Brenden says JCM is comfortable with these new building techniques that reduce pollution and also with relatively complicated technology. The Templestowe project was very technical in its mechanical and hydraulic approach, with many closed circuits operating from the in-ground water storage; there were three different circuits just to the heating component. Everything came from the solar tubes which ran down into the hot water tank and then rotated back up, “so it was constantly warming itself from the solar panels. There are a lot of separate copper coils involved that actually service the hot water, so we are running cold water from the mains back in through pipework then back out to run the hot water, and doing the same with the mechanical.” Just understanding the electrical programming is quite complicated, Brenden says, and it was important that JCM was able to “problem solve the issues” that arise simply from the newness of the technology.

There’s the matter of cost reduction, too, which Brenden rates as important. “We are very good at designing and working with architects to keep their costs down before construction actually commences. Wherever possible, they come to us with a concept and we get involved straight away, concentrating on the actual building technique, how to keep it to budget. Probably one of the main difficulties in the industry is keeping jobs to budget so we like to get to work early,” so the documentation can be written in an optimal way.

Obviously this is connected to being involved at the earliest stage possible. “We feel that we can best benefit the client if we can get involved from the start. We can actually save the client money in the long run, of which the majority comes through architectural tendering.” Getting a competitive quotation via several tenders is completely reliant on whether the tender documentation is written so the project is to be constructed or developed as economically as possible. “We pulled 1.6 million dollars out of a 15 apartment building complex – something like 20 per cent of the total construction cost – by changing the technique, the way that the building was constructed and that was solely taking it back to a more basic building.” It meant there was no risk of fluctuation of the building materials prices. “It had been documented with a high level of risk of fluctuation depending on how the market was travelling. That is probably where our main focus is and that is where we can be of benefit.”

It is important to manage the relationship with the architects, says Brenden, so that they put forward to their client the idea of the builder getting involved earlier. “That is probably the biggest challenge that we have as a company and that is the way we focus ourselves, but we have at least two architects that we work with a lot in this manner. They get us involved very early on and we sit down and work with them. They also work on our developments, so we have a very good rapport with them. We work with them at the start on their concept drawings and we give them construction budgets before they have even submitted them to the planning departments. So they can feel confident that they have a project that actually stacks up financially, because a lot of projects don’t.”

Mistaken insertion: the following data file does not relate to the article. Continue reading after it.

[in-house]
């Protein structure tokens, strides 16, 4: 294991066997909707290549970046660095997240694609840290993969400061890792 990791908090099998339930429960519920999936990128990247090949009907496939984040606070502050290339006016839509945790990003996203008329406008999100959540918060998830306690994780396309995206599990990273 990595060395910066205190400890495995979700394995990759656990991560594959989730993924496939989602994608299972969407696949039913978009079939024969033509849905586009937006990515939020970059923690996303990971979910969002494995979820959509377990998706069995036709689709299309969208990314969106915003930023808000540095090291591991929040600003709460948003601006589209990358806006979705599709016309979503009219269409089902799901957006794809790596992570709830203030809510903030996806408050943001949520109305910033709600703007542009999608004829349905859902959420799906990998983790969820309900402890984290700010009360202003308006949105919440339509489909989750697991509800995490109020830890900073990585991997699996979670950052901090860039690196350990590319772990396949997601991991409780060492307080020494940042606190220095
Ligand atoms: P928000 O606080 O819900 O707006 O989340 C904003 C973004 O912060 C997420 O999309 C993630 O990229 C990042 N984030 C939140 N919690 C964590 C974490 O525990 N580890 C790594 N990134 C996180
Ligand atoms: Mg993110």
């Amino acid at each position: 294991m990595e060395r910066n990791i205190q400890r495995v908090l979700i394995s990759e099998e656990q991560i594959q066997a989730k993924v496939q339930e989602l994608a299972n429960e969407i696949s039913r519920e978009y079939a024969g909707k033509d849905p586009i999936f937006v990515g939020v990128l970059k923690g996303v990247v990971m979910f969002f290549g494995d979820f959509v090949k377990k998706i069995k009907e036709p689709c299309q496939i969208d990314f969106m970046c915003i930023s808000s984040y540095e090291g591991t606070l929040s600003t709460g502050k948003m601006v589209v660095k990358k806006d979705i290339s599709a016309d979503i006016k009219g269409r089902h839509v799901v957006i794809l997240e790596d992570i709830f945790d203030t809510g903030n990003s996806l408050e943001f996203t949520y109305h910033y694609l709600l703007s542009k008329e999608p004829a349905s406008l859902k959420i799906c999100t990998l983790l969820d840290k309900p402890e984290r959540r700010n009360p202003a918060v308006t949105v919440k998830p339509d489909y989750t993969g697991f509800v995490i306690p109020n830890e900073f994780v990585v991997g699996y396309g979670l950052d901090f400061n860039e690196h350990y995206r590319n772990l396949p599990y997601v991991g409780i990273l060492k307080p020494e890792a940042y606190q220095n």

The company now want to specialise more in creating its own work, “creating our own stability. The biggest problem in the industry, which has been there forever, is its instability. So with what we have on board at the moment, we are gearing up for a longer history.” The three projects currently at the planning stage amount to some three years’ work – which is not to say JCM could not handle a lot more business.

There is a quiet self-confidence about Brenden that suggests he would back his team members to come up trumps with just about any project you could throw at them. Certainly he likes a challenge. “I have never turned a job down because we can’t build it. I have confidence within us that there are not many things we could not build. I haven’t come across one yet anyway. We are pretty confident in our capabilities here.”

Home Automation

Call it ‘domotics,’ and you are likely to receive a blank stare, but refer to it as ‘smart home’ or ‘home automation,’ and you will get a nod of acknowledgement. For the past few years, consumers have heard the word ‘smart’ attached to countless products and services, from food and drink to snacks like popcorn and mobile phones, which no one seems to refer to as a ‘cellphone’ anymore. Yet what, exactly, constitutes ‘smart’?

July 16, 2020, 9:55 AM AEST